Start-ups attract those who seek to disrupt the way in which we interact with the world. Startups are also, typically strapped for cash. That means you will be wearing many, many different hats. It shouldn’t surprise you when you find yourself packing orders, answering customer comments, preparing for a board meeting and helping stock your companies fridge. You will be doing lots of challenging and fairly ordinary activities, but the need to persevere is what makes startups and their patrons extraordinary.
At ID90 Travel, I’ve launched paid advertising campaigns on Facebook & Adwords, run the product organization across 4-different development teams, built functional prototypes, designed process flows, committed a ton of code, designed email templates and lost tiny bits of my sanity. During my tenure at VMR Products, I ran analytics, tagging, A/B Tests, wire-frames, prototypes, email marketing, product management, midnight releases and eCommerce merchandising. While building RogerXimenez.com, I wielded a Nikon camera to take our product photos, researched keywords, wrote copy, coded the website, implemented email marketing and paid advertising. All the while, I was losing more and more sleep. And yet, even still after the long nights and abysmal work week, I couldn’t fathom any other way to live my professional life.
In all of these examples, a large organization would have a single person focused on a single function. Not at a startup. You must have an iron-clad stomach for change and an appetite for learning new things. You must be ready to challenge your discipline in order to succeed. Why? Because the fate of your company depends on your team picking up the slack they can’t currently afford. Success is somewhere over the horizon and caffeine induced headaches. You must race to get there, as your company burns cash like wood to a bonfire on the beach.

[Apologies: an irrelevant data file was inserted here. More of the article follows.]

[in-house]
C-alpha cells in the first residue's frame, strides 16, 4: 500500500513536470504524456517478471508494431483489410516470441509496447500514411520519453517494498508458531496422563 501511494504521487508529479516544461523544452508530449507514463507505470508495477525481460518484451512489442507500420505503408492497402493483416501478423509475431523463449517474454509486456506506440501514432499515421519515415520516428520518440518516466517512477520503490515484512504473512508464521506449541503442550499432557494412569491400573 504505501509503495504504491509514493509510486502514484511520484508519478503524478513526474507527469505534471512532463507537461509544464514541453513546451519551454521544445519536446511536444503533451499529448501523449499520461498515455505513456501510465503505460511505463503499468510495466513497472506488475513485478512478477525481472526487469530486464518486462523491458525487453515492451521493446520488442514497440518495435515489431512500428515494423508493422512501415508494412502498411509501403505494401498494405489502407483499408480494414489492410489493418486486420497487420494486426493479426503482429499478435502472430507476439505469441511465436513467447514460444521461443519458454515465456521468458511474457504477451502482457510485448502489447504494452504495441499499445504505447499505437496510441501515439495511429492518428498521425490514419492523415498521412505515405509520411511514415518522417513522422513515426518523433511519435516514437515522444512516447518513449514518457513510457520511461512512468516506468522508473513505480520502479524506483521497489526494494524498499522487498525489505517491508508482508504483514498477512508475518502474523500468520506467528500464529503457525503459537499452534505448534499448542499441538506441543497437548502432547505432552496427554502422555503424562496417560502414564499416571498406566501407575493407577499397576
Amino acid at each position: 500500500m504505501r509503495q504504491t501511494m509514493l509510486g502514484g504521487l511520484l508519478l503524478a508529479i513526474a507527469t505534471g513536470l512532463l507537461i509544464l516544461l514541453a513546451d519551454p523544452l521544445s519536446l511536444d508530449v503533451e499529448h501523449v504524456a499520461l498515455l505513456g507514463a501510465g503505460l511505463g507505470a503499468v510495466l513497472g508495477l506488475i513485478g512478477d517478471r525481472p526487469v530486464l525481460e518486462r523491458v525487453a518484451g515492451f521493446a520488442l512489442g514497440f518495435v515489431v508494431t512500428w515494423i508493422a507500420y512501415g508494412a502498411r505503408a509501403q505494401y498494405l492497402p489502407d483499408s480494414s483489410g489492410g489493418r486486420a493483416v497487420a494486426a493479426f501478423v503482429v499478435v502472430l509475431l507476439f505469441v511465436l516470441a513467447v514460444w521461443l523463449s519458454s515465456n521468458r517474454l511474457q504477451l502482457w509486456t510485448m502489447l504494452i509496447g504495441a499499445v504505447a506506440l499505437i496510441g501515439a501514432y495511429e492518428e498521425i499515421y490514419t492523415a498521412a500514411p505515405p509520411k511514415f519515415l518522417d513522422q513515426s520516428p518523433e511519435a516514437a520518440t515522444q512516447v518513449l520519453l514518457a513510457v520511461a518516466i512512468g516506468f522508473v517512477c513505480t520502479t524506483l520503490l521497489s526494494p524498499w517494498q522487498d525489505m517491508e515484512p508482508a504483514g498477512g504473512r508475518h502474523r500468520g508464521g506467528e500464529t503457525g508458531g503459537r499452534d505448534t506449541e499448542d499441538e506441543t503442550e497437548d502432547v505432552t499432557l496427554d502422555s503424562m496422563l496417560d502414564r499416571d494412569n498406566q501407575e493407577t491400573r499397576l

There is no 9 to 5
You just graduated college. You imagine yourself working a cush job that will help fuel the lifestyle you’ve been dreaming of. You’re a corporate veteran joining a startup. You foresee the company being sold soon. Your equity furnishing you with a new house and European sabbatical.
What you may be forgetting is that most startups will intertwine and engrave their mission into the deepest caverns of your soul. You will think about things you can do even after you’ve left the office. You may find yourself committing code or building a new campaign on the weekend to get one more step ahead of the competition.